HC Deb 18 January 1984 vol 52 cc300-2
3. Mr. Douglas

asked the Secretary of State for Scotland if he will give details of the provision of geriatric beds related to the relevant populations for each of the Scottish health boards; and if he is satisfied with the current level of provision in each area.

The Under-Secretary of State for Scotland (Mr. John MacKay)

With permission, I shall arrange for the relevant figures for each health board to be printed in the Official Report. For Scotland as a whole the total geriatric bed complement at 31 March 1982 represented 39.2 beds per 1,000 of the population aged 75 and over. This is close to the 40 beds per 1,000 recommended in the report, "Scottish Health Authorities Priorities for the Eighties". There are variations between areas, but I am satisfied that all health boards are endeavouring to meet the needs of their areas.

Mr. Douglas

Does the Minister concede that in the truncated debate in the Scottish Grand Committee the Secretary of State said that improvements were made when phase 1 of the Dunfermline and West Fife hospital was opened? May we have an assurance that the improvements in Fife will continue, with support for phase 2 of that hospital in order to bring the number of acute beds in Fife into proportion with the need in the area?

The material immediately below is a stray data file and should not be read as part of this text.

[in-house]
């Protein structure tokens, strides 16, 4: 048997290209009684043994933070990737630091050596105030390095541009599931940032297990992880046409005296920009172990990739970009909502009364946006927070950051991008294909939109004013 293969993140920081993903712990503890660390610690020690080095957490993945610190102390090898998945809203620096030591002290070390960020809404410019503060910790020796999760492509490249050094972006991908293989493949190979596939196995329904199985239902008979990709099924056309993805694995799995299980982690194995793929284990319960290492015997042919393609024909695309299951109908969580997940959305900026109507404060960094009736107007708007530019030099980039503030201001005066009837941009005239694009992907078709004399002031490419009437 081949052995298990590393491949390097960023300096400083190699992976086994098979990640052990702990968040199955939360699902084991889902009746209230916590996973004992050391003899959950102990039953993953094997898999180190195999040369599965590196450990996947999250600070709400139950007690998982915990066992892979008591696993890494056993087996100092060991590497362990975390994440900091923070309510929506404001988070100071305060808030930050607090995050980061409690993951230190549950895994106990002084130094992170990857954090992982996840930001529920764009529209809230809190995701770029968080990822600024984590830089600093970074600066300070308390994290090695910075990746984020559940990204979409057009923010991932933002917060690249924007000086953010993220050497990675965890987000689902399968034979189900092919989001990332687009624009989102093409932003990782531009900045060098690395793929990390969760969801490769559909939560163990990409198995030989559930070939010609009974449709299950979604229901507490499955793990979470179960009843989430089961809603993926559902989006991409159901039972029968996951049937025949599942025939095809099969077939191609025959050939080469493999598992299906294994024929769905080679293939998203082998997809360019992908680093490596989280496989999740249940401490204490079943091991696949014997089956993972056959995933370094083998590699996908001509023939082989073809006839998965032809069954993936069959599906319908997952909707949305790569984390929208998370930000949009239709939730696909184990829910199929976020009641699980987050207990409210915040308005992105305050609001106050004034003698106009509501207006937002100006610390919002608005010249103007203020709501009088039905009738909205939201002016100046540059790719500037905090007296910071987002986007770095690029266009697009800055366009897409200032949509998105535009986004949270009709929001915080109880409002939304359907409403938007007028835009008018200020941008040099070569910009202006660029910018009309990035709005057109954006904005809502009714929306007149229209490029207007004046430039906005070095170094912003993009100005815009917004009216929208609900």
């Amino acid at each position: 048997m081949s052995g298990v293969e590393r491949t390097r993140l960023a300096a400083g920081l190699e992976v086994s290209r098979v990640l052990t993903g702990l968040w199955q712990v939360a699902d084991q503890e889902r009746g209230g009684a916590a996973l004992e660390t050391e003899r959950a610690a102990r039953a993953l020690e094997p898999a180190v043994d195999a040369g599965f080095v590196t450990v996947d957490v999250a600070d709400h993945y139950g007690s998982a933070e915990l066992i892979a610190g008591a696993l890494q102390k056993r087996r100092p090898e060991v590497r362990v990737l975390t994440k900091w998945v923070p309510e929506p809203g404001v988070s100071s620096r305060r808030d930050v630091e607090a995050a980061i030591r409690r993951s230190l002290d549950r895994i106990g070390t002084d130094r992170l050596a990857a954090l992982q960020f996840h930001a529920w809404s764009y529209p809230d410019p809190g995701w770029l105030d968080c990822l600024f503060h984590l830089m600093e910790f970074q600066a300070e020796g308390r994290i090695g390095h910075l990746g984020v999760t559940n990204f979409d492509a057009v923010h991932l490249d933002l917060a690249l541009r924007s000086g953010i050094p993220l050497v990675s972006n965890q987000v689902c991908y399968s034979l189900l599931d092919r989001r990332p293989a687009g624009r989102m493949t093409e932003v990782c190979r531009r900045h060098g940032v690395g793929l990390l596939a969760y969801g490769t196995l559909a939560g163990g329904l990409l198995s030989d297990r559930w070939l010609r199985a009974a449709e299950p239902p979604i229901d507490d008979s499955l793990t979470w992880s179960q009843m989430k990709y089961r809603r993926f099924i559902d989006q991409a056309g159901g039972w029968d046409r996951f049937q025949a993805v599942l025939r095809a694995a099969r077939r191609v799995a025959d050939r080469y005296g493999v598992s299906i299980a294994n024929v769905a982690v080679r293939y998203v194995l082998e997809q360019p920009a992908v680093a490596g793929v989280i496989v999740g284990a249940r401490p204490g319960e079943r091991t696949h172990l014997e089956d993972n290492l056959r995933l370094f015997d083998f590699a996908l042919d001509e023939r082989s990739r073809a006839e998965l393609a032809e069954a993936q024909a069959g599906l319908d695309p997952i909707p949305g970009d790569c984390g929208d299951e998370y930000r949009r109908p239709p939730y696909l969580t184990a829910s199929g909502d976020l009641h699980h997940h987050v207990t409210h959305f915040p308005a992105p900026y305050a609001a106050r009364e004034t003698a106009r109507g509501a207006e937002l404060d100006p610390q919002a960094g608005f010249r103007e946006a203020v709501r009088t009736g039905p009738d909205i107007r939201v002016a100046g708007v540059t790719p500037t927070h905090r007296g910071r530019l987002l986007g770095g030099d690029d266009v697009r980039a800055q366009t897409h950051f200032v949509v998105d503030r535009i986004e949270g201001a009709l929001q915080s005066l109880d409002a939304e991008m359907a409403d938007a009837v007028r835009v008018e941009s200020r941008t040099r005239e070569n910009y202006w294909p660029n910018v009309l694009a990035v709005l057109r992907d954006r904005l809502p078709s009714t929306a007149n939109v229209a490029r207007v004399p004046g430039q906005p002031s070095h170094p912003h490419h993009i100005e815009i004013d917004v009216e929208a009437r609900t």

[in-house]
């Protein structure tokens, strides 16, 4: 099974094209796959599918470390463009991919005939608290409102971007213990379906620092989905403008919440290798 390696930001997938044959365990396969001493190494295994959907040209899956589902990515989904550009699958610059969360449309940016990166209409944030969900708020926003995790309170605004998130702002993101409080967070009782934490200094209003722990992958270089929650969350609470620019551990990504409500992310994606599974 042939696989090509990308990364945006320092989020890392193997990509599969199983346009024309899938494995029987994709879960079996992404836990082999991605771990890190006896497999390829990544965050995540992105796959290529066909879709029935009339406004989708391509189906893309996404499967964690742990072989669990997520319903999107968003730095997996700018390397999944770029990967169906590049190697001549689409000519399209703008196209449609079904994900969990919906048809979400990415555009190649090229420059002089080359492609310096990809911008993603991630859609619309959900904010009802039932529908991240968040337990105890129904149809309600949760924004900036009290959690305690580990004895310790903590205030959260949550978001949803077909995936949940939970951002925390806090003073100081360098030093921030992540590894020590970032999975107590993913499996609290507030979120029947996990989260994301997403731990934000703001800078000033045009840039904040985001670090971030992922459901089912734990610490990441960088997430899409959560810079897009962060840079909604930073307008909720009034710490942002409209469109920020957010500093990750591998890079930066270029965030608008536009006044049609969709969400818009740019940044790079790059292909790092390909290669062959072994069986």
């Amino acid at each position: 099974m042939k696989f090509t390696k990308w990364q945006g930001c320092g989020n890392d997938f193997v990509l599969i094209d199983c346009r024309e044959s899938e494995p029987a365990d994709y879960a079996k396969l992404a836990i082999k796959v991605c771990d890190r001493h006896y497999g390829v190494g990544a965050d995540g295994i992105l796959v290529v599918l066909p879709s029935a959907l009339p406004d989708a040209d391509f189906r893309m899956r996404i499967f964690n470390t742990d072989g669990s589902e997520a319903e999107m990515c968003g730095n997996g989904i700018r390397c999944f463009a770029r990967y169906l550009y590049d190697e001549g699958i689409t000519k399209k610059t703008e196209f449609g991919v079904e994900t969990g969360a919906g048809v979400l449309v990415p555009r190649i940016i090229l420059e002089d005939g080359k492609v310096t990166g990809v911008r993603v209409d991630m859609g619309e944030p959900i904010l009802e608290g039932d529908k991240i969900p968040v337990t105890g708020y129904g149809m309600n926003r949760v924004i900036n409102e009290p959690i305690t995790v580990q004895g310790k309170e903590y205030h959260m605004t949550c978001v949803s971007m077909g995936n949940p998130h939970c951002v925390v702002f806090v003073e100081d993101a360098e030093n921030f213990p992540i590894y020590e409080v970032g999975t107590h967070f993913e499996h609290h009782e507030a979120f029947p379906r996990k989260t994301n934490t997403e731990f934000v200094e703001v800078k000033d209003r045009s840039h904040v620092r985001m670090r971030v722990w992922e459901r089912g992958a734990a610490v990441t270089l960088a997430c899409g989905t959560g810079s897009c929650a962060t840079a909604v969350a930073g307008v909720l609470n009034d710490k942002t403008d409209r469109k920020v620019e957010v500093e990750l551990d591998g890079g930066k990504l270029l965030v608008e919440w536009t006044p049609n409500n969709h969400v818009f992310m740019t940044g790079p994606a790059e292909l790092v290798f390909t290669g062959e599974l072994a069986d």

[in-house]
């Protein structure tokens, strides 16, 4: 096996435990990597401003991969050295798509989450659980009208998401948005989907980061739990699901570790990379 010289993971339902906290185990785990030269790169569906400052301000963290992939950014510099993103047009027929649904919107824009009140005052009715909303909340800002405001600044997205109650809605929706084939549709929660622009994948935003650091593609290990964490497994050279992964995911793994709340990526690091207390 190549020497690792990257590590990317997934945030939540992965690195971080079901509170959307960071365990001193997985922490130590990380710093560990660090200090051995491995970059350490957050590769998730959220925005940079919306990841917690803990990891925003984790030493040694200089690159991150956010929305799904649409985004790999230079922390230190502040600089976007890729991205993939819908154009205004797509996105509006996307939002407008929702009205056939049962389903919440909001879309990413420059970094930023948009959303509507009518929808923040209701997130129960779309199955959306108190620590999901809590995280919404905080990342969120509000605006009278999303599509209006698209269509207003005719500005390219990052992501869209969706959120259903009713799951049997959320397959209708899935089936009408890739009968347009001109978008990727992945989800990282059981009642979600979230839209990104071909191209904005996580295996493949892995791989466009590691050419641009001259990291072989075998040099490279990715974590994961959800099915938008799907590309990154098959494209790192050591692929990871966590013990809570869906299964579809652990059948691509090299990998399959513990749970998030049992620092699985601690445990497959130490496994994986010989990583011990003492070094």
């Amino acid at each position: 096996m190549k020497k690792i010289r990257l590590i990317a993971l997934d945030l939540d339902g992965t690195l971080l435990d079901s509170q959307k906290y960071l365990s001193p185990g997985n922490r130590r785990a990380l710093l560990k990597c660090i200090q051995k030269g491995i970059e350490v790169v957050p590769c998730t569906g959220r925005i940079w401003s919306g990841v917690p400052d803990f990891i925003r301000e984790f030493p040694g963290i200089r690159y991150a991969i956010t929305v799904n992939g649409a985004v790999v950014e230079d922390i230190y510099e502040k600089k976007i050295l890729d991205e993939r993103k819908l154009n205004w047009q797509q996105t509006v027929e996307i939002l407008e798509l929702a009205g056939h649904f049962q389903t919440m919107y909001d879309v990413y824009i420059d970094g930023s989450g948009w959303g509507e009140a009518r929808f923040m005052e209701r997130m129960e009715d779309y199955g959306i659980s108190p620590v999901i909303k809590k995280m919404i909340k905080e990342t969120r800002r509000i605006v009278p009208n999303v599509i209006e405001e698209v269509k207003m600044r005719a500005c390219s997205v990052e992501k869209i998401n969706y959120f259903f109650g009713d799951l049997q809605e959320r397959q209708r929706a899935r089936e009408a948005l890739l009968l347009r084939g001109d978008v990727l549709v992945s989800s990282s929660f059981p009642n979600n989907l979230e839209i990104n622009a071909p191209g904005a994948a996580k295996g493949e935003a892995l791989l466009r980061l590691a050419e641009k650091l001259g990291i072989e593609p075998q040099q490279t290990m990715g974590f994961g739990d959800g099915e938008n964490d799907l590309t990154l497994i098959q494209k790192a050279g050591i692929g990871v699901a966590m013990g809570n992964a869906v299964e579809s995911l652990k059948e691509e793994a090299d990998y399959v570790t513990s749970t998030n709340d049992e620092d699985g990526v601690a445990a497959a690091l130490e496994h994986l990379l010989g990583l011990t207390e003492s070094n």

Mr. MacKay

The question is about geriatric provision. The hon. Gentleman should welcome the fact that the Fife health board provided an additional 60 beds at Whyteman's Brae last November and that work is well advanced on a further 120 beds for the elderly in Dunfermline. With recent developments at Glenrothes and Stratheden hospitals, that means that considerable improvements have been made in Fife for the care of the elderly.

Mr. Henderson

I thank my hon. Friend for mentioning the improvements in Fife under the present Government, but does he recognise that the improvements involve catching up? Will he ensure that the Fife health board continues to improve geriatric and psychogeriatric provision in the area?

Mr. MacKay

I agree that we are talking about a catching-up exercise by the Fife health board, which has gained substantially from the more equitable distribution of Health Service funds. It stands to gain further from the continuation of that redistribution. I welcome the priority that Fife health board has given to the care of geriatrics in its use of the additional funds.

Dr. M. S. Miller

Does the Minister accept that the average which he considers reasonable hides wide discrepancies? Does he accept also that it is not good enough that beds should only be available 100 miles away from some areas where they are needed? Will the Minister try to ensure that enough beds are made available in every area in Scotland?

Mr. MacKay

In my main reply I conceded that variations exist in different areas. That is one of the main matters to which health boards must address their attention. They must ensure that geriatric beds are provided where the demand is, and not, as sometimes happens for historic reasons, in areas which are a long way from the demand. That is part and parcel of the priority which I expect health boards to give to geriatric care.

Mr. McQuarrie

Does my hon. Friend accept that in an area with an aging population—